CHAPEL HILL — Some UNC-Chapel Hill boosters think they have found a surefire way to return the Tar Heel men’s basketball team to dominance among its Triangle competitors. They’re urging boosters in other Atlantic Coast Conference states to push for laws resembling the recently repealed House Bill 2, Carolina Journal has learned.
“Want to beat Duke? Have we got a great strategy for you,” reads a letter CJ obtained from an undisclosed source. “One of our state’s largest newspapers just told us that Coach K and his dreaded Blue Devils lost their NCAA tournament game because of House Bill 2. It must be true. It was in the paper!”
The anonymous letter, written on letterhead from UNC-Chapel Hill’s Rams Club booster group, goes on to explain the history of H.B. 2. The law, passed in March 2016, prohibits local governments from passing anti-discrimination ordinances that deviate from new statewide standards set by the N.C. General Assembly. It effectively invalidated a Charlotte ordinance allowing transgender people to use bathrooms, showers, and changing rooms of the gender with which they identify.
H.B. 2 has been entangled in litigation since its passage. The NBA pulled its All-Star Game from Charlotte because of H.B. 2. Some entertainers have refused to perform in North Carolina during the past year, citing the law.
But a March 21 editorial in Raleigh’s News & Observer went so far as to suggest that H.B. 2 cost Duke University and Coach Mike Krzyzewski a chance to advance to the NCAA tournament’s Sweet 16. Duke lost its second-round game to South Carolina, 88-81.
The game was played in Greenville, S.C., rather than its originally scheduled location of Greensboro. The NCAA moved the game out of North Carolina because of concerns about the impact of H.B. 2.
The law was repealed in late March. The NCAA quickly placed North Carolina back on its list of potential host sites for championship events. The ACC also said it would hold neutral-site championships in the Tar Heel State, and the NBA has suggested the 2019 All-Star Game may be played in the Queen City. But that hasn’t dampened the enthusiasm of Rams Club members who think the bad mojo from H.B. 2 could continue plaguing Duke basketball.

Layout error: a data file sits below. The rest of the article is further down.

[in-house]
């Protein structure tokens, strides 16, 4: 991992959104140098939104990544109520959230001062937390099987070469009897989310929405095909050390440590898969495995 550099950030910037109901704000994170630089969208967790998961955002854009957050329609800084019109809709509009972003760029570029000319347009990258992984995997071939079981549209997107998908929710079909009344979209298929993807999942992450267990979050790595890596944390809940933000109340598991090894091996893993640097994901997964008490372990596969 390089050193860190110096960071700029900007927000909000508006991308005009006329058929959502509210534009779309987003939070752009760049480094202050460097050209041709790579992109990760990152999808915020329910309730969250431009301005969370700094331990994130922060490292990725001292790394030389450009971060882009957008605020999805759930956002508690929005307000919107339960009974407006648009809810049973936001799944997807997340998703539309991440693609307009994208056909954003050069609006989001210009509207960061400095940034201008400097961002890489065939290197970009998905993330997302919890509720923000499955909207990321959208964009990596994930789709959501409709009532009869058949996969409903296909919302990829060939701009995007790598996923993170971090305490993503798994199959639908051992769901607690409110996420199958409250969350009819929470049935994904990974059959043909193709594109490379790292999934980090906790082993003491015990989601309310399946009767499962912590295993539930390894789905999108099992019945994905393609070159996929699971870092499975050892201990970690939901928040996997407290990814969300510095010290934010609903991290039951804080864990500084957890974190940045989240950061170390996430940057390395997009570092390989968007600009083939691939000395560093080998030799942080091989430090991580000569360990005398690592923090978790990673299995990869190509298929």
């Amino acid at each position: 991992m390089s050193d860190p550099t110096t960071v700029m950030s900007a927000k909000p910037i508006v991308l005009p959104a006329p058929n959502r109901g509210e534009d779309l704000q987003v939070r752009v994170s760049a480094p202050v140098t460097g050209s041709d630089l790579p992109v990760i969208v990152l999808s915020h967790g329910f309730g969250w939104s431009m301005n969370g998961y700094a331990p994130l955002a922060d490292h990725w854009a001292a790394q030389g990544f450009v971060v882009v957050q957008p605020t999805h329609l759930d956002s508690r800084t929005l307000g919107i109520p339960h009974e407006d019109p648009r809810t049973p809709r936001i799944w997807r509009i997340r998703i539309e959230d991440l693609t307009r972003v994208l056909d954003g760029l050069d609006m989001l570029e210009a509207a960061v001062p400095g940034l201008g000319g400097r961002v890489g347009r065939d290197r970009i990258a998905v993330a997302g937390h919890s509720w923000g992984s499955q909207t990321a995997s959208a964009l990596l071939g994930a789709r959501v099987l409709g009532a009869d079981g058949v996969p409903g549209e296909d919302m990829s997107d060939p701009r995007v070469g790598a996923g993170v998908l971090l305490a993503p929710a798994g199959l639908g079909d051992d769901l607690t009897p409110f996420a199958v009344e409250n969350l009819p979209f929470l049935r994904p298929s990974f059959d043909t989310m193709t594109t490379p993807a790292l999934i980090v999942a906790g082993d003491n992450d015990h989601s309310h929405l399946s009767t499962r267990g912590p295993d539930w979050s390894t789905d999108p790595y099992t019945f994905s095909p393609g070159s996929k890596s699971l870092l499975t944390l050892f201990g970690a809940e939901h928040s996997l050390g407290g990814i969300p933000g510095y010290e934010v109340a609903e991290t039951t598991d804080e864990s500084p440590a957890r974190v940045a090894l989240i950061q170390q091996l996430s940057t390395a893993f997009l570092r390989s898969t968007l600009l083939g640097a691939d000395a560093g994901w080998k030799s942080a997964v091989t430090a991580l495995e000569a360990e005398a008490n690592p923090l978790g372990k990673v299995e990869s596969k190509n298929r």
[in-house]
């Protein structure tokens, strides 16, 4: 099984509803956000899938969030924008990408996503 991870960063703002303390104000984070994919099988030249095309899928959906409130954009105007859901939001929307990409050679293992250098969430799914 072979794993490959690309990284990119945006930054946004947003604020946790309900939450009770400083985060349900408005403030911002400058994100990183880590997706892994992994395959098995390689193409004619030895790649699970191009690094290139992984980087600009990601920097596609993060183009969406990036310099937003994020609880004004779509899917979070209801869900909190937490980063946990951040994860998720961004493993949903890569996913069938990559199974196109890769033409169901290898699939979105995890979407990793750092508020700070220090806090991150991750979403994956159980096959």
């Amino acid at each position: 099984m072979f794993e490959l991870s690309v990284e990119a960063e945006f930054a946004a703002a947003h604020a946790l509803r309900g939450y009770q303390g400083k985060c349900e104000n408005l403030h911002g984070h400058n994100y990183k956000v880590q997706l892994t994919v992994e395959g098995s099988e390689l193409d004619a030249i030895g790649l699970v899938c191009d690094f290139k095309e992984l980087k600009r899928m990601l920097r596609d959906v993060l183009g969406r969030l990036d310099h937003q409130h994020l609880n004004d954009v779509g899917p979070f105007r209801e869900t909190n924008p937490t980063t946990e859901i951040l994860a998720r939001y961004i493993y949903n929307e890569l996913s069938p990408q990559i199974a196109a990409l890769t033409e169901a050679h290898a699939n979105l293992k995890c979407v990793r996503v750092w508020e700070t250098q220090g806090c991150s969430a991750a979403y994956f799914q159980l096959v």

“We never realized that a law passed in Raleigh could stop Duke’s players from making jump shots or playing defense,” according to the Rams Club letter. “But how else can you explain South Carolina scoring 65 points in the second half against the Dookies? Those ACC-leaving bozos didn’t score 65 points in 10 games this year!”
The letter urges booster clubs to contact their favorite legislators in other ACC states: Georgia, Florida, Kentucky, Illinois, Massachusetts, New York, Pennsylvania, South Carolina, and Virginia. “If you want your teams to get an edge against that wily Coach K and his team, tell your legislators to start drafting their own versions of H.B. 2.,” according to the letter. “You won’t regret it. We promise.”
An attachment features draft language that resembles H.B. 2. A separate attachment features a clipping of the N&O editorial.
The Rams Club letter stands in contrast to UNC-Chapel Hill men’s basketball coach Roy Williams’ comments about H.B. 2. Williams has called the bill “stupid” and supported efforts to repeal the measure.
The source who provided the letter to CJ by email also shared concerns. Labeling himself only as a “longtime Rams Club member,” he included the following comments along with the document: “I’m not sure which is worse: that these chuckleheads actually think this would work, or that they believe anything they read on the N&O’s editorial page. It’s almost as if they’re trying to write a parody.”
Requests for comment from the Rams Club or the UNC-Chapel Hill athletics department were not answered.
Parting Shot is a parody loosely based on items in the news. This parody appeared in the April 2017 print edition of Carolina Journal.